Academic journal article Text Matters

In the Flesh and the Gothic Pharmacology of Everyday Life; or into and out of the Gothic

Academic journal article Text Matters

In the Flesh and the Gothic Pharmacology of Everyday Life; or into and out of the Gothic

Article excerpt

Text Matters, Volume 6, Number 6, 2016 DOI: 10.1515/texmat-2016-0014

Barry Murnane

University of Oxford

One of the key questions facing Gothic Studies today is that of its migration into and out of its once familiar generic or symbolic modes of representation. The BBC series In the Flesh addresses these concerns against the background of aneoliberal medical culture in which pharmaceutical treatments have become powerful tools of socio-economic normalization, either through inducing passivity or in heightening productivity, generating chemically adapted biomachines tuned to think and produce. But the pharmakon has always been arisky form of normalization, its poisonous mechanisms threatening to undo its helpful patterns by stealth. This essay discusses the pharmacological and medical contexts of the series in which zombies are subjected to medical management and normalized as PDS sufferers, thereby locating In the Flesh in terms of an already gothicized neoliberal pharmacology of everyday life. It also enquires how the proximity of the symbolic pharmacology of the series to neoliberal medical discourses and practices actually challenges traditional representational patterns of the Gothic and whether the Gothic can still have arole as an alternative cure to societys ills.

In the Flesh and the Gothic Pharmacology of Everyday Life; or Into and Out of the Gothic


Barry Murnane

The Gothic seems to be astrong currency in the neoliberal era. Since the mid-1990s, and certainly with the success of series like The Walking Dead, Twilight, American Horror Story, or the more art-house Les Revenants and In the Fleshfor all their differencesthere has been arecognizable surge in narratives about monstrous gures and spectral apparitions in lm, TV, graphic novels, literature, and music (Spooner 2125). In aseries of articles and in aforthcoming volume, International Gothic in the Neoliberal Age, British critic Linnie Blake has linked the current wave of Gothic productivity to the series of dislocations that free market economics have inicted in our own, global-imperial age and the trauma wrought to global ecology, society, and selves by the vicissitudes of post-1970s global capitalism (Neoliberal Adventures 167; see also Burton and Swinburne; Blake and Soltysik Monnet, forthcoming). According to her powerful reading, if Gothic matters today, it is because it is preoccupied with matters of direct political economic relevance to contemporary audiences. In short, the Gothic is omnipresent because it articulates collective anxieties over resisting and embracing change in the twenty-rst century (Levina and Bui 2).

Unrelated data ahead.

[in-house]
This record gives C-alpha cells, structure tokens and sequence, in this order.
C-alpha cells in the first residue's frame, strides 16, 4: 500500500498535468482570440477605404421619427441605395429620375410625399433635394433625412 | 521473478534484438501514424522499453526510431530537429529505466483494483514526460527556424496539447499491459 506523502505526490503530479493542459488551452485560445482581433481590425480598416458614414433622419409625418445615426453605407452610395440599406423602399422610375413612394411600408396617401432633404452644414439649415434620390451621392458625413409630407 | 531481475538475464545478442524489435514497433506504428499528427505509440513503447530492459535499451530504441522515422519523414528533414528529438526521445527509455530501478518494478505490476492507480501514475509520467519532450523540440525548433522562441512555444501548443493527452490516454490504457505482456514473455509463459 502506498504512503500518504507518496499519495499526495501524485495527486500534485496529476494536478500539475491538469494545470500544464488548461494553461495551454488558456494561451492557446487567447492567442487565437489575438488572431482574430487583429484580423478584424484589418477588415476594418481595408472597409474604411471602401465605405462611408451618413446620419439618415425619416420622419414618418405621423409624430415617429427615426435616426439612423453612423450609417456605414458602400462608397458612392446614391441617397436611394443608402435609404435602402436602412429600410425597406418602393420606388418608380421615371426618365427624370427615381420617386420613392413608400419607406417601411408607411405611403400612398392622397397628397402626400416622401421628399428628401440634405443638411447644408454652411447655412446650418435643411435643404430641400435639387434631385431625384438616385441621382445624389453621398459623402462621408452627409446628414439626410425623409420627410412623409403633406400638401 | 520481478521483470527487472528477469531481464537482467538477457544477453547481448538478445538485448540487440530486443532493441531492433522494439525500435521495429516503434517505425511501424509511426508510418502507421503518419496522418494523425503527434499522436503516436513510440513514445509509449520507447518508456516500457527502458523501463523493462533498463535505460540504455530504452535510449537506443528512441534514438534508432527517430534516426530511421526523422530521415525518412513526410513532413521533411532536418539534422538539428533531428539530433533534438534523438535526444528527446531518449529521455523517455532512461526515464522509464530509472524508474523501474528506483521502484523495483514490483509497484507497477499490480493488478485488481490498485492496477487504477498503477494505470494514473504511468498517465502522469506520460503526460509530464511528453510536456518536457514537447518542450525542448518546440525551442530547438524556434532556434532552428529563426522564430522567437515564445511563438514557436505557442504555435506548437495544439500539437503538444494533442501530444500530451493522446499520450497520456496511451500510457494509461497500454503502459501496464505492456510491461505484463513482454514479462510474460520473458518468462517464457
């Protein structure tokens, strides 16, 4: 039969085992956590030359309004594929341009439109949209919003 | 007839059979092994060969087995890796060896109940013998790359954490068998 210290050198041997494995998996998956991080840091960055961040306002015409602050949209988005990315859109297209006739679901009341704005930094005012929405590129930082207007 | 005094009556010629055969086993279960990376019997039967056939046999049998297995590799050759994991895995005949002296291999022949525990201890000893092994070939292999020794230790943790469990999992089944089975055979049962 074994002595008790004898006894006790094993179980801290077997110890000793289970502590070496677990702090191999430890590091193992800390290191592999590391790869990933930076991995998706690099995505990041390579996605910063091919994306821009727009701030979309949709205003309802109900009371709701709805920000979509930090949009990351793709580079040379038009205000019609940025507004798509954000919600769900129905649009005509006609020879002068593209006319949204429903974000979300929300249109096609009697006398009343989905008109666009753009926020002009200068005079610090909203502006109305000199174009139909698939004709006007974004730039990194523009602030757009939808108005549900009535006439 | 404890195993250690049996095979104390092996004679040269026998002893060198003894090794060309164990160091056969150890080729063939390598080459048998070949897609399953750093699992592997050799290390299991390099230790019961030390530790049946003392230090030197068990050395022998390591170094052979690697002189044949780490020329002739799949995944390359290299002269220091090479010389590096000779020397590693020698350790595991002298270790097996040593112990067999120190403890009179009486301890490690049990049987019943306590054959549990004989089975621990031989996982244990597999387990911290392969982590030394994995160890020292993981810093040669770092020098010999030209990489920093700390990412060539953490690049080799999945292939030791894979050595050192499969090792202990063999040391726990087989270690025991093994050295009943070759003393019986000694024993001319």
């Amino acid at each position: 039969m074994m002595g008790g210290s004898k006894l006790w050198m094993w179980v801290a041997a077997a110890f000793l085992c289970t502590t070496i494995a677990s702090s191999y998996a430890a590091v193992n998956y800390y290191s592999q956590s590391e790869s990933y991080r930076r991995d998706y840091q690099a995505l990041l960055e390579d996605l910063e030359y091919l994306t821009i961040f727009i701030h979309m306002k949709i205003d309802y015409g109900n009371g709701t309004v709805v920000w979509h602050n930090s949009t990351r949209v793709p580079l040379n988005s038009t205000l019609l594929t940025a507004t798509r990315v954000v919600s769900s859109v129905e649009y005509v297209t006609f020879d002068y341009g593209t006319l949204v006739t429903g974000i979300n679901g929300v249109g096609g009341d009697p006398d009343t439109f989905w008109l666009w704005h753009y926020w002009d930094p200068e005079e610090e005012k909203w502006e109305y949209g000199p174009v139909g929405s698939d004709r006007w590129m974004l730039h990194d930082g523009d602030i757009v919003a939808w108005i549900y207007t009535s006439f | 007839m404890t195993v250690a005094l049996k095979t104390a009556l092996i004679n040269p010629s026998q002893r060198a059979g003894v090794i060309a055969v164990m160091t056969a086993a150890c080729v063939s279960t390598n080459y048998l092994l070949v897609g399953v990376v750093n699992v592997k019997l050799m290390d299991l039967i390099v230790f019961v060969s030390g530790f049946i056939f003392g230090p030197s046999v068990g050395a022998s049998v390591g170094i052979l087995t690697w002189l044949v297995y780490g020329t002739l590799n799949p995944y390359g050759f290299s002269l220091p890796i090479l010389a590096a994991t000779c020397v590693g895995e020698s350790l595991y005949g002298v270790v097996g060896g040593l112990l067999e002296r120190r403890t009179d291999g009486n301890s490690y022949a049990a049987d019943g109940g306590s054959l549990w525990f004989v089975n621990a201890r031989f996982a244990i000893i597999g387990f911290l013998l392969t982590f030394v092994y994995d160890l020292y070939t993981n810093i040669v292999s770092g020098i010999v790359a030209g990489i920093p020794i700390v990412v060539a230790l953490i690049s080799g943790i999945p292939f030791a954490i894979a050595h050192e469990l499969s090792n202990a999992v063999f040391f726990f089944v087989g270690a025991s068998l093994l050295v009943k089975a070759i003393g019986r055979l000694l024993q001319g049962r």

It is perhaps unsurprising that zombies, vampires, monsters, and ghosts seem to be everywhere in the cultural production of the present day; neo-liberal technologies of everyday life appear to be monstrous, Gothic formations in and of themselves, with biotechnology and organ transplant technologies generating new and confusing states and denitions of living and dying, new vampiric economies of organ and biological trade, and new categories of prosthetic and surgical monstrosity/normality (Murnane, passim). This is suggestive on the one hand of alink between ctions in the Gothic mode and the material reality from which these texts emerge and are anchored, but it also asks serious questions about the status of the Gothic and Gothic Studies itself today, as there appears to be amigration into and out of Gothics once familiar generic and symbolic modes of representation: neo-liberal biopolitics and political economy seemingly emerge through uncanny narratives of their own. This is suggestive of aproximity between neoliberal reality and Gothics ctional representations which challenges traditional understandings of the Gothic as amode of cultural representation.

Gothic Mattersas the matters of the Gothicimplies what critics have understood to be the relationship between ction and reality; these matters include arange of issues, the programmatic core of which has comprisedat least according to the discipline of Gothic Studies that has developed since the early 1980sacritical, and indeed subversive, depiction and radical interrogation of the rationally-based assumptions, envisioned goals and normative dimensions of the twin projects of enlightenment and modernity (on subversion, see Jackson; on Gothic as abject negotiation


Gothic Pharmacology

of bourgeois identities in modernity, see Hogle 29698, and Punter). …

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